Old English wald is a not uncommon term used in place-names and pre-Conquest charter boundary clauses. The interpretation of the term is discussed and its association with woodland, together with brief references to other woodland terms, especially British *cēto and related terms. Some early recordings of wald names appear to refer to relatively large well-wooded areas such as the Weald of south-eastern England. Some area names, like ‘Cotswold’, are not recorded until the medieval period when the meaning of ‘wold’ was beginning to change and when some such regions were becoming characterised by more open countryside; the names, however, may be much older. The term was consistently associated with upland, often in marginal areas, and it seems likely that it originally implied the presence of considerable amounts of open woodland.


A ‘truth universally acknowledge’?: morphology as an indicator of medieval planned market towns, Susan Oosthuizen

The paper explores, through the case study of March, a large town in the northern part of the Cambridgeshire peat fens, the general invariability of interpretation as planned markets of new medieval settlements that include both regular plots and one or more geometric open spaces. It asks whether manorial lords might achieve similar ends to those derived from medieval market grants — an increase in income from rents and tolls — by applying lessons learned from commercial planned settlements in other economic contexts.


Rural landscapes between the East Fen and the Tofts in south-east Lincolnshire 11001550, I. G. Simmons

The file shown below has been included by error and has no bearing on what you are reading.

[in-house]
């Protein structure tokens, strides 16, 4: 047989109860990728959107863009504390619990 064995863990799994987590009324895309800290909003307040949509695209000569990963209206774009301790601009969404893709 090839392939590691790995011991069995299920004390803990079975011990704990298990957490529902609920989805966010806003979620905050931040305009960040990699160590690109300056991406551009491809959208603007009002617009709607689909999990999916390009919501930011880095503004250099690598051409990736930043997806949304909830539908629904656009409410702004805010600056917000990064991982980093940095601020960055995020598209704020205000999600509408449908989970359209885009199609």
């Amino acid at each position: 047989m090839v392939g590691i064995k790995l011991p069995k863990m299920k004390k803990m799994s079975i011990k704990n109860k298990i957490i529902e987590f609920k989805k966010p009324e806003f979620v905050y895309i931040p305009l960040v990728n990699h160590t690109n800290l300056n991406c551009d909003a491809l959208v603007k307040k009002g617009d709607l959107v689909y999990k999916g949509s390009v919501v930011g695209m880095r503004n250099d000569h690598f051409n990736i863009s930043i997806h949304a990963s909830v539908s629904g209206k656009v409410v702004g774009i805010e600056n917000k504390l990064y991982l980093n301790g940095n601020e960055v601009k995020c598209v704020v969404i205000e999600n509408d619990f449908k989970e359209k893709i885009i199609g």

Historical work has tended to lump together the different types of terrain in lowland Lincolnshire. This paper looks at the landscape subregions between the southern end of the Lincolnshire Marsh and the village of Wrangle and examines the history of one of them in more detail. Sources of evidence include documents, aerial photographs, LiDAR, modern maps and knowledge of the terrain. The picture in medieval and early modern times was one of greater landscape diversity, many differences having been lost by drainage since the nineteenth century. The emerging picture for the area between the raised silts known as the Tofts and the East Fen (known as the Low Grounds and Commons) is one in which there was a mixture of terrain types, in which dry ground was devoted to arable and pasture but alongside which wetland remnants of peat moss, abandoned turbary and reed-beds persisted. There is also evidence that salt was made at one stage in the landscape’s evolution, with the probability that this was an early medieval stage. Although now effectively drained, the field boundaries are still mostly ditches and are an element of continuity from earlier times in a landscape for long defined by the presence of water.